For Immediate Release:
May 15, 2018
Brooke Rossi 202-483-7382
Pensacola, Fla. – Following recent reports that police broke a window in order to rescue a puppy from a hot car in Pensacola, PETA is issuing an urgent warning about the importance of never leaving animals in hot cars. Already this year, there have been at least five hot weather–related animal deaths—and these are just the ones that have been reported. Most aren’t.
On a 78-degree day, the temperature inside a parked car can soar to 100 degrees in just minutes, and on a 90-degree day, the interior temperature can reach as high as 109 degrees in less than 10 minutes. A dog trapped inside can succumb to heatstroke in mere minutes, even if the vehicle is parked in the shade with the windows slightly open. It was 92 degrees outside when this puppy was rescued.
Anyone who leaves an animal to bake to death in a vehicle could face felony cruelty charges.
Law-enforcement officials across the country are also warning people of the dangers of hot weather. “Every year, we alert people to the danger of leaving children or pets inside cars in the summer,” says Chief of Police James R. Kruger Jr. from Oak Brook, Illinois. “The temperature inside a vehicle climbs approximately 43 degrees in just an hour. The loss of a defenseless animal in this manner is avoidable and should never happen. There is no reason to take your pet out in extreme heat without adequate air conditioning and water.”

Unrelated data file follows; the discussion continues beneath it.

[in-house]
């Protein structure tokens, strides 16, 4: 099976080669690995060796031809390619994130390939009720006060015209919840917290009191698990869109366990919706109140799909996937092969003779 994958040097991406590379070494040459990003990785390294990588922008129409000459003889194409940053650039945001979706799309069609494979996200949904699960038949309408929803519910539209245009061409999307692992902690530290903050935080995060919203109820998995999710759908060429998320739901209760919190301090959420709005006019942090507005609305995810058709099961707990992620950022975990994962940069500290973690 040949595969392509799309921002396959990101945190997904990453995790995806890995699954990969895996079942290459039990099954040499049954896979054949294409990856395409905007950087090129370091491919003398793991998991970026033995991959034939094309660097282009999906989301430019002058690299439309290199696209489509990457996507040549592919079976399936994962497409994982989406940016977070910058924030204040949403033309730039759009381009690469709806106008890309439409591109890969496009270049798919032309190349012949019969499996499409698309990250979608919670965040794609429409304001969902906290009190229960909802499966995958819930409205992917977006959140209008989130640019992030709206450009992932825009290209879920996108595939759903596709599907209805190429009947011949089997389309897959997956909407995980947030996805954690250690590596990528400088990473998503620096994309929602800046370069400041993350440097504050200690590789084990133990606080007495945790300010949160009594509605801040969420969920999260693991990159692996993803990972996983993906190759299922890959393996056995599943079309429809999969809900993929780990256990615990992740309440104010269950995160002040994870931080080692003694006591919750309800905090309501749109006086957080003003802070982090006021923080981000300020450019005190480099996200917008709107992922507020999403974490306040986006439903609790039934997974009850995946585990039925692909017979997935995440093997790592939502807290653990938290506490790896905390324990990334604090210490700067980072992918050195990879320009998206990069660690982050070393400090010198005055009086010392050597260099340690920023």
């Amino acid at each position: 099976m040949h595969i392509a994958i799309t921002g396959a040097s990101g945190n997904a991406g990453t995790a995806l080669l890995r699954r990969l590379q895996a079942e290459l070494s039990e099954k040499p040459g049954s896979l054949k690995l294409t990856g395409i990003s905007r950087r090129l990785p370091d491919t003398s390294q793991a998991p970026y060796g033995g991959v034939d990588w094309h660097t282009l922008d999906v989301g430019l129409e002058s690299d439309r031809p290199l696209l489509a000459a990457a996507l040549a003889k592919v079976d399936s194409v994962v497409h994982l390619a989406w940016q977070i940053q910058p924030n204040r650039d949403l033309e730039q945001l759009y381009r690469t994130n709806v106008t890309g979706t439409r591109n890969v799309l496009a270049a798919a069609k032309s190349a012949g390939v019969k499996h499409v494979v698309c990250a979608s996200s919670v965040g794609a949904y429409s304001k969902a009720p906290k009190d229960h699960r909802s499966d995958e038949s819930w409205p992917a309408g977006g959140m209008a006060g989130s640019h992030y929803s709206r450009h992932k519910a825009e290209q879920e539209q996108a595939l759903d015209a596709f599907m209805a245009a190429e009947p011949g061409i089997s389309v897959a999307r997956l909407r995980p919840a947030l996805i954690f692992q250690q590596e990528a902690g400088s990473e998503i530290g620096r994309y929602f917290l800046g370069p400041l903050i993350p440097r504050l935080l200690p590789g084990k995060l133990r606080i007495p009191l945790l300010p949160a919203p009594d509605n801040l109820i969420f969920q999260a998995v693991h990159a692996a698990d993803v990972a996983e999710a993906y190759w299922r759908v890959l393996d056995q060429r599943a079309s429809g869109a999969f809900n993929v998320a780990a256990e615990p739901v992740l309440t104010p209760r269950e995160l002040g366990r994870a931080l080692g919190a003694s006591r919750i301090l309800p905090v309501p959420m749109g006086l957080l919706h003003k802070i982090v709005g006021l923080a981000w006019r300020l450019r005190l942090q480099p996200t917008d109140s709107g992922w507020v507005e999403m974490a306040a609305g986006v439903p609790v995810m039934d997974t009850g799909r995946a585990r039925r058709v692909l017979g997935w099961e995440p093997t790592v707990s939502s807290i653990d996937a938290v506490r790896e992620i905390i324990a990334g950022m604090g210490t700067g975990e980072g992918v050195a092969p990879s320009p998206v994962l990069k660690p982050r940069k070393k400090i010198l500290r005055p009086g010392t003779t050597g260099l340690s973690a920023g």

If you see a dog left alone in a hot car, call local humane authorities or the police. Don’t leave the scene until the situation has been resolved. If the authorities are unresponsive or too slow and the dog’s life appears to be in imminent danger, find a witness (or several) who will back up your assessment. Then remove the suffering animal from the car and wait for authorities to arrive.